Since you ask, I'd love to see more justification on why you think a Hugo award is meaningless, since that seems to contradict Suttree's argument regarding "broadly accepted standards."  If there is, in fact, a broadly accepted standard for writing skill in Sci-Fi/Fantasy, I'd say the Hugo has to rank pretty high.

Firstly, I made the point that I apply the same standard to any award - most of them are not awarded based on broadly accepted definitions of merit so much as a variety of factors that might include merit, politics, etc., and frequently the voting body has no requirement to familiarise itself with all the works up for vote. In the case of the Hugos, they are awarded by the people who went to a convention - there's no requirement for having read all the books, for any knowledge of literary criticism, for any justification as to why it is the correct choice. You could even vote because you like Brandon as a person without actually having read the work up for vote. The whole thing just becomes a popularity contest, rather than one based around "broadly accepted standards" of merit. Given that there is no requirement for any knowledge, it's difficult to see the award as a whole having merit as a sign of quality, although it can still be appreciated as a sign of recognition. If you polled the Hugo voters individually, then why they voted the way they did might tell a very interesting story. Lacking any knowledge of why they voted the way they did, we have only a limited knowledge of what their opinion is. How can I dismiss their opinion if I have no way of knowing it? How many voters had read all five novellas? Why did they feel that Brandon's was the most deserving of a vote? Was it closely run between five excellent novellas, or was it close between five terrible books, or was there one that was clearly head and shoulders above the others? Just because there are broadly accepted standards, doesn't mean they were applied - were they, or not? (By the way, if awards are so meaningful, it's worth noting that the nominees for the latest batch of DM's own awards - specifically, the category of master debater - included Suttree and myself. So we were two of the four best debaters on these forums over the course of 2013. While I appreciate the recognition, I don't think that that award nomination is itself reason enough to accept what I'm saying as truth - but I'm just one random guy on the internet, so if you want to disagree with me and listen to the voice of the masses... the voice of the masses says Mr Ares is really good at debate.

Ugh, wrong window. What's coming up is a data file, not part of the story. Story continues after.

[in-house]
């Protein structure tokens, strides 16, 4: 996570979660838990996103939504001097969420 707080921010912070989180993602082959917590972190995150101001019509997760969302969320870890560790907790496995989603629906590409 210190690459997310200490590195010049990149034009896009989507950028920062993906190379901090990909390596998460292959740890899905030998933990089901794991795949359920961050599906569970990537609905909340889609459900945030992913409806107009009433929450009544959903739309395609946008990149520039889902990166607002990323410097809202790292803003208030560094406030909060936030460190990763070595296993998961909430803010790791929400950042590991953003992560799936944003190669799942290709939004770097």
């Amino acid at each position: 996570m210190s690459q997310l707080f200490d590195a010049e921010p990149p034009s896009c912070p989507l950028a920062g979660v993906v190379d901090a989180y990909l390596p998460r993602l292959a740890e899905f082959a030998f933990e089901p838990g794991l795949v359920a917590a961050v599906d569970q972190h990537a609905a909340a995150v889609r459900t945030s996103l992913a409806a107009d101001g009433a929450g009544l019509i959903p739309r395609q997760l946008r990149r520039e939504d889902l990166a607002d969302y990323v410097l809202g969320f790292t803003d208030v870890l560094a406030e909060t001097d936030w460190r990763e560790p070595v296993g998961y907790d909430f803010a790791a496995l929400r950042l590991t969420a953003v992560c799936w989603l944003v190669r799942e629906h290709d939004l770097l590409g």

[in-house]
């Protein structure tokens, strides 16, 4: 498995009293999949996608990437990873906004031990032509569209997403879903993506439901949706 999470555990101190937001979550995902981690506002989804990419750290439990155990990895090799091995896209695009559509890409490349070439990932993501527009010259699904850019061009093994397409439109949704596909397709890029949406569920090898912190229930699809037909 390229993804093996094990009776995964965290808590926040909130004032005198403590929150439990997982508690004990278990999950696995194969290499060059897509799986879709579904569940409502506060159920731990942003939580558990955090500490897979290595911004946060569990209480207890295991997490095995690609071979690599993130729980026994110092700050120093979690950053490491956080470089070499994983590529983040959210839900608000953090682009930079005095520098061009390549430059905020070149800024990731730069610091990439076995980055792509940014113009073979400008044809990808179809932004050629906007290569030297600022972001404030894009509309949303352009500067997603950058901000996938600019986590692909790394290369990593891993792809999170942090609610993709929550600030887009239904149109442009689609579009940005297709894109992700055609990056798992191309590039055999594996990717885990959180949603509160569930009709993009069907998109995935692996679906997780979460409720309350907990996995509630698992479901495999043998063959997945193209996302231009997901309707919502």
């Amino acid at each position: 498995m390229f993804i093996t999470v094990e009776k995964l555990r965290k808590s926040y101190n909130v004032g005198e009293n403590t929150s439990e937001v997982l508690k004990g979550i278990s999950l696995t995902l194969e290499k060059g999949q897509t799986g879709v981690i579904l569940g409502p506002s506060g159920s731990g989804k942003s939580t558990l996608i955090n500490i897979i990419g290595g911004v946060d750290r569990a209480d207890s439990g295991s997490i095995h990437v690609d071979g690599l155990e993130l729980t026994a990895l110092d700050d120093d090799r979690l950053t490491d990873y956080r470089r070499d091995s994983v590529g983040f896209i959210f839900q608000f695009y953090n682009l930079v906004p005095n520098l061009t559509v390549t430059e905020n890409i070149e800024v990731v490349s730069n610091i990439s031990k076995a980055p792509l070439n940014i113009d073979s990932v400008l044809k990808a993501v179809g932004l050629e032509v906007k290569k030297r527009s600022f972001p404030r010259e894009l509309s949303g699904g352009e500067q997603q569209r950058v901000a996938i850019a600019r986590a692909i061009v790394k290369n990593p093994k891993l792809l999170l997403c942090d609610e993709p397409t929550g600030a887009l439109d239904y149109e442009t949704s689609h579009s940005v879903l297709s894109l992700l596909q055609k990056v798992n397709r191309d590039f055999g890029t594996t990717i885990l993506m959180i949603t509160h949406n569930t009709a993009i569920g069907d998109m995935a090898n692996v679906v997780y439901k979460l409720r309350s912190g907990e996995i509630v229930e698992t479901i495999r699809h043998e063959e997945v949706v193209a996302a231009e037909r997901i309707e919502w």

Now, my response to the idea that every author should be taken on their own merits is... fine, that's what we were doing anyway. The criticism of Brandon does point out what he does right as well as what he does wrong. Taking an author on his own merits doesn't excuse the bad elements of their writing, nor does it excuse you from justifying your opinion.

 

Edited by Red2111
took out the off topic portions

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Well, evidently there are interested parties that would like me to respond to this further.  I didn't really feel that this last post really merited a response from me, since it seemed to me to add nothing further to the topic in question.  I started this post to specifically cover a few points, and haven't yet bothered to get much past the first two, since there's been little to no response to the first one.  If you're wondering why I haven't justified my opinions on the other points, it is because I feel that there has been no discussion on the first one worth the name, aside from a few excellent points made by Suttree.  I'm not going to move onto the other points until and unless that point actually gets discussed to everyone's satisfaction.  In fact, I haven't even presented more than the first point, and some peripheral discussion about the second one.